Dozens of Hong Kong opposition figures have spent four days in court already this week to see if they will be jailed for months ahead of their trials on national security charges, but the unusually long arraignment might have already done lasting damage to the judiciary’s reputation.
The 47 defendants — including prominent democracy advocates Joshua Wong (黃之鋒), Benny Tai (戴耀廷) and Jimmy Sham (岑子杰), as well as numerous past and current lawmakers — have been in and out of court since Monday. Sessions have stretched late into the night, prompting some defendants to seek hospital care, and causing foreign observers to wonder whether the conditions made it harder to mount a sufficient defense and provided possible grounds for appeal.
The hearings resumed for a fourth day yesterday, after adjourning the previous session at 8:30pm. The first day lasted from 11am on Monday until about 3am on Tuesday, after one defendant collapsed and was taken to a hospital.
At least five others have since been taken to the hospital after saying they felt unwell, local media reported.
“The unprecedented marathon, almost around-the-clock, four-day hearing makes a farce of procedural fairness,” said Jerome Cohen, founder of the US-Asia Law Institute at the New York University School of Law and one of the US’ foremost legal experts on China. “No single magistrate can fairly deal with the individual circumstances of 47 different bail applications in such a short time.”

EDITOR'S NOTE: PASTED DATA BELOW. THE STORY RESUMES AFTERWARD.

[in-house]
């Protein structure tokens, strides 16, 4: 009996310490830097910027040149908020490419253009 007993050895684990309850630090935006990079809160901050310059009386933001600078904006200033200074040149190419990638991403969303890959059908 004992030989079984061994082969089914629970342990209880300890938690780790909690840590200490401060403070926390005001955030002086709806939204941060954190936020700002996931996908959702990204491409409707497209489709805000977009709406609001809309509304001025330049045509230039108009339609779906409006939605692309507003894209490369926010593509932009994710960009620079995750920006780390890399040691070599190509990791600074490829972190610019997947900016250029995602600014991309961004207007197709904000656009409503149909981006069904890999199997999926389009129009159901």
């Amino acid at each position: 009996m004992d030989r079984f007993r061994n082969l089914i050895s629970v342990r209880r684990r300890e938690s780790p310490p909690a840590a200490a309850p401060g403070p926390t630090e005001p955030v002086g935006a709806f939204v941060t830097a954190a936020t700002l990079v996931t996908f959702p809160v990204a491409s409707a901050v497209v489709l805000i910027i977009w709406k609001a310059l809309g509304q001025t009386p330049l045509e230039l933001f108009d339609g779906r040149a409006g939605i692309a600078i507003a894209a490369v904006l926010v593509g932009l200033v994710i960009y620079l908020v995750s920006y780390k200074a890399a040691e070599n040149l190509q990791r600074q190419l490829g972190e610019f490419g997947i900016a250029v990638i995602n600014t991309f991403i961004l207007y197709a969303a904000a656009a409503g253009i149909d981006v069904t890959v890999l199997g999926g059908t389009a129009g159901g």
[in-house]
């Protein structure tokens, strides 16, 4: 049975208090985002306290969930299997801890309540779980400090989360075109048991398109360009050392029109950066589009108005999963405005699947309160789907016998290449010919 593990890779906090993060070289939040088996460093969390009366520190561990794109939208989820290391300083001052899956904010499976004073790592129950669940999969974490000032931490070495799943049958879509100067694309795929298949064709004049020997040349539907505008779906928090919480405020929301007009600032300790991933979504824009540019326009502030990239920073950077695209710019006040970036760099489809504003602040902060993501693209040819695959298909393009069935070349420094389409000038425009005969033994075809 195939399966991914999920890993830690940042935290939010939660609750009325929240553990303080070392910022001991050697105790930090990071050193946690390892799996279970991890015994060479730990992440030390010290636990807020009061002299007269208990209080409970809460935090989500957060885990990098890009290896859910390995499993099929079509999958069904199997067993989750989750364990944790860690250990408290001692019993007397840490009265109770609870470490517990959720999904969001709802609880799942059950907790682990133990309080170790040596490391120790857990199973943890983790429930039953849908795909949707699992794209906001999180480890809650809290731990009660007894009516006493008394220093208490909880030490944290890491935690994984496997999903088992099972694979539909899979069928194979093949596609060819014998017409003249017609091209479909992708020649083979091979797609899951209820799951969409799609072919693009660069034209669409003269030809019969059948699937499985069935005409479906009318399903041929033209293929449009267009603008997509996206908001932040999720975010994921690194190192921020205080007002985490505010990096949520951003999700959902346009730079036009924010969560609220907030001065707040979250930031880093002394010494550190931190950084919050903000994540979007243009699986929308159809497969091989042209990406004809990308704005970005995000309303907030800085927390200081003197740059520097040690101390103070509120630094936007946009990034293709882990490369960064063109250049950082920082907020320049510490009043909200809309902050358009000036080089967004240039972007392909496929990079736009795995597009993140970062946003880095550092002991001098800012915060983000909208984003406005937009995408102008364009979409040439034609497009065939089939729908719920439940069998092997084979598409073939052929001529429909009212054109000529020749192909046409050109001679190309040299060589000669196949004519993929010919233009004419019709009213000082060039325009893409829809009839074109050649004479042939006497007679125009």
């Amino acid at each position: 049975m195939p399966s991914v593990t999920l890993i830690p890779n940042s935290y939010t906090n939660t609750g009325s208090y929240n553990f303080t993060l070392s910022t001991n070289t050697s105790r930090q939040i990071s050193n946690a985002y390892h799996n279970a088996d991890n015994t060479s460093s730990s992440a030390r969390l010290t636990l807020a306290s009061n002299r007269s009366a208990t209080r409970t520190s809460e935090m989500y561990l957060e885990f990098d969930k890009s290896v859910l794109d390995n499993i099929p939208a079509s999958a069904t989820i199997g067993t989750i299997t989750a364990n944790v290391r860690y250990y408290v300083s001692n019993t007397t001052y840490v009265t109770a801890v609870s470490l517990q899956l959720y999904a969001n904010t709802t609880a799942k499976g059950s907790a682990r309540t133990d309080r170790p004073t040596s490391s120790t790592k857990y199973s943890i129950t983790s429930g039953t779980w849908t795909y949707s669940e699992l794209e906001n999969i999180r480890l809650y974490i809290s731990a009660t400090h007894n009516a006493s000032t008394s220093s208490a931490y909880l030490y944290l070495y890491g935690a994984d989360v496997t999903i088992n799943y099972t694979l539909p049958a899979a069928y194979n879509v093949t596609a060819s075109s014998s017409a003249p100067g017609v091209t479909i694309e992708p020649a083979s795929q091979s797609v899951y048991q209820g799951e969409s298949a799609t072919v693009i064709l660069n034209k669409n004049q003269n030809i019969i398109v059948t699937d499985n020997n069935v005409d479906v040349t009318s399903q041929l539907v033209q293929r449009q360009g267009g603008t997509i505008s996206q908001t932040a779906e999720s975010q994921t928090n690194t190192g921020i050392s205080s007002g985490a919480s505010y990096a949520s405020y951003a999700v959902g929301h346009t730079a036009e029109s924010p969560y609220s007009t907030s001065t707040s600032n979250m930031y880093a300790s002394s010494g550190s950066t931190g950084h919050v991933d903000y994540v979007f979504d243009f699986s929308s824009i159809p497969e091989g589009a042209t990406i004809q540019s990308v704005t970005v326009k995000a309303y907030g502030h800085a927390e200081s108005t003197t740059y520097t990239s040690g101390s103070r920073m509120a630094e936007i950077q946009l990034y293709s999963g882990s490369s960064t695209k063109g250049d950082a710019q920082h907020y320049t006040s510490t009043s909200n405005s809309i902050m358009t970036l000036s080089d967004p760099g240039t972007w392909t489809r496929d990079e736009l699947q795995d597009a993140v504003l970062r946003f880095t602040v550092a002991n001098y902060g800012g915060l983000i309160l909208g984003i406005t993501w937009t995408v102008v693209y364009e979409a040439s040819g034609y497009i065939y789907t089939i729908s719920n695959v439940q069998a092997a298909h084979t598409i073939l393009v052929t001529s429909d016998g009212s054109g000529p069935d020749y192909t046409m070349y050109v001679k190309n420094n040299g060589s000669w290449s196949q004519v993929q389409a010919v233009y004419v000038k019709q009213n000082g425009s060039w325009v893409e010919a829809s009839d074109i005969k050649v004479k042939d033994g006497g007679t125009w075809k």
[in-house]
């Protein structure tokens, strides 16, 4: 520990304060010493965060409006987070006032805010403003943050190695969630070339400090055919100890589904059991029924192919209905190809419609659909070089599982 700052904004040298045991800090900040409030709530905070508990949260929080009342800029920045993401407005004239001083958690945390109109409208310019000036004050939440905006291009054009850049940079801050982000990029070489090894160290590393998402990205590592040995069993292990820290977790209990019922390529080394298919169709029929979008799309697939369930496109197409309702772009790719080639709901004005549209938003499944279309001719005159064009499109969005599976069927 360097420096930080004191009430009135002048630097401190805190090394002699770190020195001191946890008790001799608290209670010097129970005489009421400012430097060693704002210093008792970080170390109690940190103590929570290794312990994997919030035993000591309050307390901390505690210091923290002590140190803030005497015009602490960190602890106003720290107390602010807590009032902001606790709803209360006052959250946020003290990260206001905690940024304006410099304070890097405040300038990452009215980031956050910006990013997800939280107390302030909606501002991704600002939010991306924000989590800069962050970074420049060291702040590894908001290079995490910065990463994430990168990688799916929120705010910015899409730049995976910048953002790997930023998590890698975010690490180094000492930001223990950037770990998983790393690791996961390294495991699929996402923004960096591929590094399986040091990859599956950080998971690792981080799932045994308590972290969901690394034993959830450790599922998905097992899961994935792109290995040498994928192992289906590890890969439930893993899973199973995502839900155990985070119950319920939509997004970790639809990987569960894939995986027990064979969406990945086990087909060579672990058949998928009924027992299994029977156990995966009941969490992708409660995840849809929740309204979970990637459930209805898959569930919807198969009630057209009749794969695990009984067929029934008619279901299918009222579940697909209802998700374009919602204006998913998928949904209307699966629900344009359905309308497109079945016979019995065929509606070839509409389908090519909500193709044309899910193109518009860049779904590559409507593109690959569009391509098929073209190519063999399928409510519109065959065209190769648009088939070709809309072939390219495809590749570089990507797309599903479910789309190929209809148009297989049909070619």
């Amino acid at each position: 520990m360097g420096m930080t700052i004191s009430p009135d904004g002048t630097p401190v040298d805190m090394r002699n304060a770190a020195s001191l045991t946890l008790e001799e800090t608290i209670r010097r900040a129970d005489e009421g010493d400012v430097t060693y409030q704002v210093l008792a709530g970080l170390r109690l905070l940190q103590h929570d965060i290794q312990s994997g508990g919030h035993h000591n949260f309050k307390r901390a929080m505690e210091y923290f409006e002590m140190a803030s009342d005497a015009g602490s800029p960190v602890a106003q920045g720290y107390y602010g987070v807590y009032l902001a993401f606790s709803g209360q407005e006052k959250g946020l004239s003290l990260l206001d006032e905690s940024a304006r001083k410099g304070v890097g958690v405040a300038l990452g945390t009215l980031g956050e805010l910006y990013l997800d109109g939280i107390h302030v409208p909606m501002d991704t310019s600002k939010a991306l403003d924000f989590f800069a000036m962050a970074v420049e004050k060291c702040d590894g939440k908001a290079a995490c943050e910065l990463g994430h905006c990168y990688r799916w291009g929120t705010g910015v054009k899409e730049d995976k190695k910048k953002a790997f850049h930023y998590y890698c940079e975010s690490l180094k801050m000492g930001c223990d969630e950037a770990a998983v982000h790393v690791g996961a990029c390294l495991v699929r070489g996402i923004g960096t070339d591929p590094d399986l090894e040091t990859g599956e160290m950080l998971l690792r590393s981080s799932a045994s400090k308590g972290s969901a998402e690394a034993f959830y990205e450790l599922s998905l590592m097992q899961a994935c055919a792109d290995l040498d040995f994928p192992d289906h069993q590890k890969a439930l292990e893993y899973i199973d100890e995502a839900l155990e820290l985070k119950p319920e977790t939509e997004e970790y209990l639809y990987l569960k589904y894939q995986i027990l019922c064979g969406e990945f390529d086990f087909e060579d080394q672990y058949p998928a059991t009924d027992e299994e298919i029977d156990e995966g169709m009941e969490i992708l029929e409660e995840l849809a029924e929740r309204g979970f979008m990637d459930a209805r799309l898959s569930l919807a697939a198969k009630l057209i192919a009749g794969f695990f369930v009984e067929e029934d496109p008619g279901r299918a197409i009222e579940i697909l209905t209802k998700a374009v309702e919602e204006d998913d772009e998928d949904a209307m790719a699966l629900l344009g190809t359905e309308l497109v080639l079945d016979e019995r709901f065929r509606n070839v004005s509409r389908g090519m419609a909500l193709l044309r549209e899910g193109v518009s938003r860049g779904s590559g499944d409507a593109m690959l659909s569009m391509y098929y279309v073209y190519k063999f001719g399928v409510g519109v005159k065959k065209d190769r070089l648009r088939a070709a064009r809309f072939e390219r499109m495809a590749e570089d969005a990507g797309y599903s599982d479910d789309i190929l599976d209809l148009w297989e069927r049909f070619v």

“The court system should never have arranged such a chaotic judicial review that has made Hong Kong’s formerly revered judicial system look like the willing instrument of the police and prosecution,” Cohen said.
The Hong Kong Department of Justice said in a statement on Tuesday that demanding the defendants’ release “undermines the rule of law and is seen as an attempt to meddle in Hong Kong’s affairs, which are internal affairs of the People’s Republic of China.”
The 47 were charged with “conspiracy to subversion” over their roles in a primary vote in July last year that drew 600,000 participants ahead of planned Legislative Council elections that were later delayed.
“In many ways, it’s the government putting Hong Kong’s legal system in jeopardy — they don’t seem to pause and think how bad this looks for Hong Kong,” said Michael Davis, a professor of law and international affairs at O.P. Jindal Global University in India.
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